Wednesday, September 28, 2005

Chinks in the Arshnikoff Armor

It's a real trick to spend three plus months blogging Akron politics without mentioning Alex Arshnikoff once. For the uninitiated, he is the machine-style party boss of Summit County Republicans. Alex has his hands in everything he can. His favorite tactic is to get his hooks into an office and hand out jobs as chits for future political favors. The classic Alex tract is the Scene article that sketches out his tactics and, oh yeah, compiles evidence that he is deeply closeted. A follow-up gives an up-to date example of Alex at work.

Today's BJ carries a story that three judges have signed affidavits that he tried to improperly influence their oversight of Oriana House. Again some background, if you need it. Oriana is a nonprofit that contracts with the county to offer an array of alternative programs for low-level convicts. Oriana contracts with a couple of for-profit companies that are affiliated with Oriana's President, Jim Lawrence. Arshnikoff has been after Oriana. For. Ever.

He claims it's because the arrangement between the nonprofit and for-profit branches of Oriana is corrupt. I've yet to hear him raise similar concerns about the nearly identical relationship between White Hat Management and its charter schools, but that's just me.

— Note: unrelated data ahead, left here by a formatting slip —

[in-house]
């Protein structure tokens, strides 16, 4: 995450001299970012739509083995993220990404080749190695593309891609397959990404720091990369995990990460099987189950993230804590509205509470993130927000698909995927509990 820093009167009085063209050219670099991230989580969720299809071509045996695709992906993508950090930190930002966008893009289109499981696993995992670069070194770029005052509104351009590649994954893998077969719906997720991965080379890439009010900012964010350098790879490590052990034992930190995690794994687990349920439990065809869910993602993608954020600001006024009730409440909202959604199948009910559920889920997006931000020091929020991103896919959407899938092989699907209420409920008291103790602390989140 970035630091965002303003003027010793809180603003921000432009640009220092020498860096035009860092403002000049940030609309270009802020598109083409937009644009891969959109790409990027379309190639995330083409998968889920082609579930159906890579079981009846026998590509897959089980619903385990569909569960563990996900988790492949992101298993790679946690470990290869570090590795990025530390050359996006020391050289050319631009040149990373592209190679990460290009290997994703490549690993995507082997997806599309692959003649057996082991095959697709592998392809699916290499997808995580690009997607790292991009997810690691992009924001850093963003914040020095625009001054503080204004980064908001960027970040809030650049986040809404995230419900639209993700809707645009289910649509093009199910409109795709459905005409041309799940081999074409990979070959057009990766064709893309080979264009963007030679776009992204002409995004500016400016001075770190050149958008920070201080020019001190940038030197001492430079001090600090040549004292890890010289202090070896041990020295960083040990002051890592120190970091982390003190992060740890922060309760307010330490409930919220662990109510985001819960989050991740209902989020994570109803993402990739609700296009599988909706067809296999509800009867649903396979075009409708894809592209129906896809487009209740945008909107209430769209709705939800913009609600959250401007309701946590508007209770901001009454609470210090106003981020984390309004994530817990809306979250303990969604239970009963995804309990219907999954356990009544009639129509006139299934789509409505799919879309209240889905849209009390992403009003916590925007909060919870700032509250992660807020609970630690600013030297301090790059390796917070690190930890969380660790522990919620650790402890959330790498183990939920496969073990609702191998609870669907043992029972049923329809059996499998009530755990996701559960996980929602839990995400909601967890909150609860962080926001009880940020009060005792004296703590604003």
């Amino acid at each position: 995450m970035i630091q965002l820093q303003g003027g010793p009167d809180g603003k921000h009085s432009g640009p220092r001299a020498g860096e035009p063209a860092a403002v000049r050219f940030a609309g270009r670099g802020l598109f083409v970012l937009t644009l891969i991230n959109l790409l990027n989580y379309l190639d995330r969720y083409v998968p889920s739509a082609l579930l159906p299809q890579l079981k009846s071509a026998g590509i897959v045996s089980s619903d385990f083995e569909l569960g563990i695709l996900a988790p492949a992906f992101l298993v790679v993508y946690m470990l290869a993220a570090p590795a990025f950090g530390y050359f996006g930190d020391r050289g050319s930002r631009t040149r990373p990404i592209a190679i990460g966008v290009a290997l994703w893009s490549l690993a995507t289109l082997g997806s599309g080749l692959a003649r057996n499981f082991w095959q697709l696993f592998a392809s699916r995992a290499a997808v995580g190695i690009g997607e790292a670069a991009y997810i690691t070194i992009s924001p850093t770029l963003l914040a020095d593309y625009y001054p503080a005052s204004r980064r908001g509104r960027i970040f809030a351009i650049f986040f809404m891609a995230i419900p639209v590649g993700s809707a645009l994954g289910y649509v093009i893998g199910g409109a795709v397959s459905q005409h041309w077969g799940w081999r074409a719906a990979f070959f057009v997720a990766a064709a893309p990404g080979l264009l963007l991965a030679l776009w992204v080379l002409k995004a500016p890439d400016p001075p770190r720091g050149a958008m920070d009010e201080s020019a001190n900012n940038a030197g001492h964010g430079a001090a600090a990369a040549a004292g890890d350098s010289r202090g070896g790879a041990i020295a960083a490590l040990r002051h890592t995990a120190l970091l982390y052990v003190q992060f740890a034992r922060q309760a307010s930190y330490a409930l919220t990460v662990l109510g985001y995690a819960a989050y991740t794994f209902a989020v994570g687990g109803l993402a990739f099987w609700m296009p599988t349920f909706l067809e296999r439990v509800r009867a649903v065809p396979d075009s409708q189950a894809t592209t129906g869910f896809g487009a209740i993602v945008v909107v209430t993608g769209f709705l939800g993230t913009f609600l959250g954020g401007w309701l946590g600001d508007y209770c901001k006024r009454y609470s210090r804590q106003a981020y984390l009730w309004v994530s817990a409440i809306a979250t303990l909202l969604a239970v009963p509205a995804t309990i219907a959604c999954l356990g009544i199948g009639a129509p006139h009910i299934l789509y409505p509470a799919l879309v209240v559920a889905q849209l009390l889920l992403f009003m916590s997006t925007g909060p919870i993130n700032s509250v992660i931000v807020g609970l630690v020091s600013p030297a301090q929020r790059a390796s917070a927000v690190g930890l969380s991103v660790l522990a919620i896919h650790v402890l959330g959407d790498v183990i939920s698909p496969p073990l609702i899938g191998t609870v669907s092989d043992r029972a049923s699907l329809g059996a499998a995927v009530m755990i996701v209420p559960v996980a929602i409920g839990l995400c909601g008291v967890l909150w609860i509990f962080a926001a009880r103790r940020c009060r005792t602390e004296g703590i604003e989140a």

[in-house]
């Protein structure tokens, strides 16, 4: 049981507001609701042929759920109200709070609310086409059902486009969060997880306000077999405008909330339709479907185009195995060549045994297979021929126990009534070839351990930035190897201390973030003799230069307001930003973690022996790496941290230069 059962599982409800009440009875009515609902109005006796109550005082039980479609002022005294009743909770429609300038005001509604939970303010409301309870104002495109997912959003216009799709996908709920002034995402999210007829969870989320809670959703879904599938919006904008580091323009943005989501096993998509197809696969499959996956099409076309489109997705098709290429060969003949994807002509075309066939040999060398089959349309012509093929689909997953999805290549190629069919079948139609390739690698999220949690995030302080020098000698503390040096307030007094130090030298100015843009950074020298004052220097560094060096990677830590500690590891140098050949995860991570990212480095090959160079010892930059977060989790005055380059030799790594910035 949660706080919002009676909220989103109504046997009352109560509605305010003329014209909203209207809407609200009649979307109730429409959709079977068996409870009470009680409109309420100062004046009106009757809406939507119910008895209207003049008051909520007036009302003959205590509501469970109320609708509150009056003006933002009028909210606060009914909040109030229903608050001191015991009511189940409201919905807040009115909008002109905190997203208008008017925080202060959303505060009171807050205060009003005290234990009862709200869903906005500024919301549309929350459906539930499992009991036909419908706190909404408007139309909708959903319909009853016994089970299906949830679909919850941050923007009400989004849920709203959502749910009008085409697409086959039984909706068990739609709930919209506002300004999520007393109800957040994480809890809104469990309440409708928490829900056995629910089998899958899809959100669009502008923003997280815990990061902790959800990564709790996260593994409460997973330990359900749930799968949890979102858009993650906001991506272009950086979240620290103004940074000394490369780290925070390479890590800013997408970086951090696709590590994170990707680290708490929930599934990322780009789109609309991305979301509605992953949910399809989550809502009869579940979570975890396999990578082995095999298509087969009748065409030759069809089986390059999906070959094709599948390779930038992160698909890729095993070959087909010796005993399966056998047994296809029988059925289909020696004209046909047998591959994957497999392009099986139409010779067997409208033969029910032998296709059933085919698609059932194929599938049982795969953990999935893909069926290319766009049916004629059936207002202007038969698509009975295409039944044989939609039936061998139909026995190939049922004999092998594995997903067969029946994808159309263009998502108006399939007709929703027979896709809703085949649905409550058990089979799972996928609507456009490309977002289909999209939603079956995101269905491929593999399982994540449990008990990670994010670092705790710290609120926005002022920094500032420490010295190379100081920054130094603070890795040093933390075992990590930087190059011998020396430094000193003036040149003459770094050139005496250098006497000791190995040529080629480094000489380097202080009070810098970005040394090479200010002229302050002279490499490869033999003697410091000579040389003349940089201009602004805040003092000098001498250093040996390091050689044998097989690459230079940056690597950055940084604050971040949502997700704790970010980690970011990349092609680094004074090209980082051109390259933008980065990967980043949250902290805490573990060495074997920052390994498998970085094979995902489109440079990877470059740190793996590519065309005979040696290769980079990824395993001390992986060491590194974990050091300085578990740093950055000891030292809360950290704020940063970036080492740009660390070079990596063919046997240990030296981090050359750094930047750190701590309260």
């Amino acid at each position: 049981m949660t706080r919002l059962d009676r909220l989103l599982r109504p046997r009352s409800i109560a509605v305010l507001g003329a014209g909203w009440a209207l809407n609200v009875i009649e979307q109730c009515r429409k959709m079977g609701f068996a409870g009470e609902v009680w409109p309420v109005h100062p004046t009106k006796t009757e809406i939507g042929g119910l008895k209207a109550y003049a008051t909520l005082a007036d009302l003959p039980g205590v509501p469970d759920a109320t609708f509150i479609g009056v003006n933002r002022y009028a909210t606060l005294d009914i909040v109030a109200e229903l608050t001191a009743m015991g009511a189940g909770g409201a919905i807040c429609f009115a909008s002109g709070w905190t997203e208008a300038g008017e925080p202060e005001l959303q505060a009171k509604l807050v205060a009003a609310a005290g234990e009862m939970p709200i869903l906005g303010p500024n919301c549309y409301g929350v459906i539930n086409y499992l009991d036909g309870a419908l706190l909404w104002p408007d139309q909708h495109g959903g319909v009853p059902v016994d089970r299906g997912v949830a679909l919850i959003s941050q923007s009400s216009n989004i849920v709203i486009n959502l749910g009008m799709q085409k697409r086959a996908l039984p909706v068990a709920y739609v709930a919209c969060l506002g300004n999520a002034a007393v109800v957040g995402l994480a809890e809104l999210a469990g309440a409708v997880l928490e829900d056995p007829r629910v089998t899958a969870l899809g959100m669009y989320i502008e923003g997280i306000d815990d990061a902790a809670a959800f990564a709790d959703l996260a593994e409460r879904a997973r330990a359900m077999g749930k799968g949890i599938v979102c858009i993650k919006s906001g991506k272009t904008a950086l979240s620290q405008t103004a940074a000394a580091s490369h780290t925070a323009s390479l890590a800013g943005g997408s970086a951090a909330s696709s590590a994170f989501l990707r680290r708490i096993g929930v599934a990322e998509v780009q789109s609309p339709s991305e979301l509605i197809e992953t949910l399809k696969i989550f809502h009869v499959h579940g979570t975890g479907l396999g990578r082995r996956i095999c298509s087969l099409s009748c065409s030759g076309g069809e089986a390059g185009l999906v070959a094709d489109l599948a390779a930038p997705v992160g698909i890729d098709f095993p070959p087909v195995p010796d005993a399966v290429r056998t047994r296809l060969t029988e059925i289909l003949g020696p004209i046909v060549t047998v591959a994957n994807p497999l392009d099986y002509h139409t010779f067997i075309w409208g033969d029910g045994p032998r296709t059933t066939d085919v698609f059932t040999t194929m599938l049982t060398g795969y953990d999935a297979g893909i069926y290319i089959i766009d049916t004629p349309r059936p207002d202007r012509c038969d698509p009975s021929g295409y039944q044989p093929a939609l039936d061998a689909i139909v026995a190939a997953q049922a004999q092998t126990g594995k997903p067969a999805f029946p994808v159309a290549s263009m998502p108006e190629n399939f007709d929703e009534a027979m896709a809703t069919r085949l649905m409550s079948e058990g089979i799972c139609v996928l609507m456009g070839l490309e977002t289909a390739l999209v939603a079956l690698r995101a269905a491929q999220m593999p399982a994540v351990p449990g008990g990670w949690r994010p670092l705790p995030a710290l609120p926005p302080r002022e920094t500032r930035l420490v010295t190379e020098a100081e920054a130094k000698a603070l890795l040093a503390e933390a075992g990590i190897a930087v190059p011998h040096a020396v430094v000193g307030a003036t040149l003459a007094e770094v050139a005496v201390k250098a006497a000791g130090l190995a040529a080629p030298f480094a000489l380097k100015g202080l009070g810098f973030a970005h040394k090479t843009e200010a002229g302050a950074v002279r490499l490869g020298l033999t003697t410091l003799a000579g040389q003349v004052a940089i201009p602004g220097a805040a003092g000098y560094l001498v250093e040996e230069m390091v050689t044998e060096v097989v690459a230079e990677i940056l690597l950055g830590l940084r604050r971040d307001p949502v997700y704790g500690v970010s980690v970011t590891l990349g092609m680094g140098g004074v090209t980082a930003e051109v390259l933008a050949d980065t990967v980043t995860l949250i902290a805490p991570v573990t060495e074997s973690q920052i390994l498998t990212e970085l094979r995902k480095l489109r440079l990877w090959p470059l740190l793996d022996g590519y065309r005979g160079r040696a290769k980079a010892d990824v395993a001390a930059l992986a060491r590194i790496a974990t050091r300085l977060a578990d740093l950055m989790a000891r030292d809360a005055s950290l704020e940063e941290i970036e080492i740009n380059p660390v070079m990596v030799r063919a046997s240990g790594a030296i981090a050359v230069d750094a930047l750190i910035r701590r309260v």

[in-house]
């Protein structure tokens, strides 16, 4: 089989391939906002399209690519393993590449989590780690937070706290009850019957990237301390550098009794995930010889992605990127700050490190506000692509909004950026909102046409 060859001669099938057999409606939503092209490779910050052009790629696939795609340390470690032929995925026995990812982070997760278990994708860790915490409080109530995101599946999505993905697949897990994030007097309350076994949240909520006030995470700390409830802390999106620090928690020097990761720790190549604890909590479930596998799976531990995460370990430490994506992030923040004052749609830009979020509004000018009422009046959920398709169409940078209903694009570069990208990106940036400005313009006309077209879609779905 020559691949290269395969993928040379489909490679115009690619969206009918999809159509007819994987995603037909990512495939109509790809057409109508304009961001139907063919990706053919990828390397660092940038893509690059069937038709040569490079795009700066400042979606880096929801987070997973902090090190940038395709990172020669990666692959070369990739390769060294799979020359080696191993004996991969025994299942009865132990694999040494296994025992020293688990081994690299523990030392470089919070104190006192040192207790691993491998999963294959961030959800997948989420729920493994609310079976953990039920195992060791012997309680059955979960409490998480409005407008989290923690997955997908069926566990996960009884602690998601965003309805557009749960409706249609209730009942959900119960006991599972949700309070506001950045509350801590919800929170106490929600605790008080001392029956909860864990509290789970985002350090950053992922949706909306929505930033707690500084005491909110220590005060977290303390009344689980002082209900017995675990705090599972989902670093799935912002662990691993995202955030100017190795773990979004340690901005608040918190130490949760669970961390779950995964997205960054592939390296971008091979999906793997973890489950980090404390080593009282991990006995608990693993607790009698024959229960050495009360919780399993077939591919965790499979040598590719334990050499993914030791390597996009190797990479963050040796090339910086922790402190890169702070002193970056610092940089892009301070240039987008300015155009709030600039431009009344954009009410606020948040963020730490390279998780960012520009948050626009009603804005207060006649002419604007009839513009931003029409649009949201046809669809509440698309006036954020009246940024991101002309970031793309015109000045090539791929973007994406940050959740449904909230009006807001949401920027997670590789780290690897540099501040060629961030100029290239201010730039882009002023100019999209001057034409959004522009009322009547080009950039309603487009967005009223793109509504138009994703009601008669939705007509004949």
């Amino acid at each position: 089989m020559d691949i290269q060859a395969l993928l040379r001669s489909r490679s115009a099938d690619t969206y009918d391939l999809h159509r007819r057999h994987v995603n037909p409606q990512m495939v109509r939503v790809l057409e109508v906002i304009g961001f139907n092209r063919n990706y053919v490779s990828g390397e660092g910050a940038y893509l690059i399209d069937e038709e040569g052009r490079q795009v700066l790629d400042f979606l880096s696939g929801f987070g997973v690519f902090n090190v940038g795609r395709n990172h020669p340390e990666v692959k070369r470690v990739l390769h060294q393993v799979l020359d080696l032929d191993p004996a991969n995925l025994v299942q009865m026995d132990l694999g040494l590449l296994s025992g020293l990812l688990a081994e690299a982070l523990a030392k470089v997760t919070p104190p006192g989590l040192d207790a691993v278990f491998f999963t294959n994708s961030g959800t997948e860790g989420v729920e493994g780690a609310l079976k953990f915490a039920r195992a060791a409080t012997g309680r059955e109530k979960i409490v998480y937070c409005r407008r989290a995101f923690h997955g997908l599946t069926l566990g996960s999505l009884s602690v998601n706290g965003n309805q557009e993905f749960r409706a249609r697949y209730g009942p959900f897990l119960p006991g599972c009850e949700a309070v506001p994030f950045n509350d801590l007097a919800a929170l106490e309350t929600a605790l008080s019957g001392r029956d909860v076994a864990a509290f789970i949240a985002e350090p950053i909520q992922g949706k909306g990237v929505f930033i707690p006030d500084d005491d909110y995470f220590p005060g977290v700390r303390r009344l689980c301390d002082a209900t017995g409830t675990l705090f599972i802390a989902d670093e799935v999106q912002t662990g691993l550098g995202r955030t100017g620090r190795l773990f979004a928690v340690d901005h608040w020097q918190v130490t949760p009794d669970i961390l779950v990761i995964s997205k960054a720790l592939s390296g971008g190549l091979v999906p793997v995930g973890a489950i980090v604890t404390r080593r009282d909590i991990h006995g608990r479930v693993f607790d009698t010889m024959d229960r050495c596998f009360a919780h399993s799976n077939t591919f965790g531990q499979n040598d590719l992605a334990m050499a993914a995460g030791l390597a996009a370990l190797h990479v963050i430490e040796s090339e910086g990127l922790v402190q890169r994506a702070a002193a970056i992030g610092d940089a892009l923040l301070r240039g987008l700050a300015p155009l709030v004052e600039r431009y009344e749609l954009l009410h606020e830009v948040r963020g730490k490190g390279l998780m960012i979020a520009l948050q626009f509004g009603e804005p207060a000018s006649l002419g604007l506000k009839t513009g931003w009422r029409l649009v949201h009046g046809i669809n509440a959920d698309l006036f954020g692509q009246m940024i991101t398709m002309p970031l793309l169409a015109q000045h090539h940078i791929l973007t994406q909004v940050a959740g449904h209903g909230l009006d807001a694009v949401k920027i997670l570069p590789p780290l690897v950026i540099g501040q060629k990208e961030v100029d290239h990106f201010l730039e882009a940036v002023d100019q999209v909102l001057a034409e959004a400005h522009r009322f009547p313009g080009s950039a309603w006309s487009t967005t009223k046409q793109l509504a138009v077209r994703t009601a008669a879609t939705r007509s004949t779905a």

There are those of us who suspect that Alex's discomfort with Oriana has more to do with the passel of potential jobs to give out. It doesn't help that Lawrence is an active Democrat and has a number of activists working for him. Christine Higham, the current Executive Director of the Summit County Dems came directly from Oriana.

In his quest to safeguard the taxpayers' money he has insitgated an audit by the State Auditor's office that has dragged on without revealing irregularities. Now the principles are in front of the Supreme Court arguing whether Betty Montgomery can subpoena records of the for-profit arms of the enterprise as well as Jim Lawrence's personal records.

Which brings us back to the lawsuit and the affidavits. Judges Jane Bond and Mary Spicer and retired judge Ted Schneiderman have alleged that Arshnikoff tried to influence, then intimidate them. The surprise in this mix is Schneiderman. Bond is a Democrat and fiercely independent. Spicer's seat is comfortably secure without the money Alex provides (and proved it when she beat his neice running as an independent in the last election). Schneiderman, on the other hand, is working as a visiting judge. This is a great gig for retired judges, but depends on assignments. If Alex still has juice in the majority-Republican Common Pleas Court, he can staunch Schneiderman's supply of Summit County appointments. Schneiderman deserves major credit for standing up.

This is probably the high-water mark for Alex haters. From the looks of it, I have little faith in this lawsuit to change anything about how he does business. But on the day Tom Delay got indicted, it feels like anything is possible.

Disclosure: in addition to appearing before Judge Bond, I know her socially.


Anonymous said...

Thank you for your honesty in disclosure. Joe American.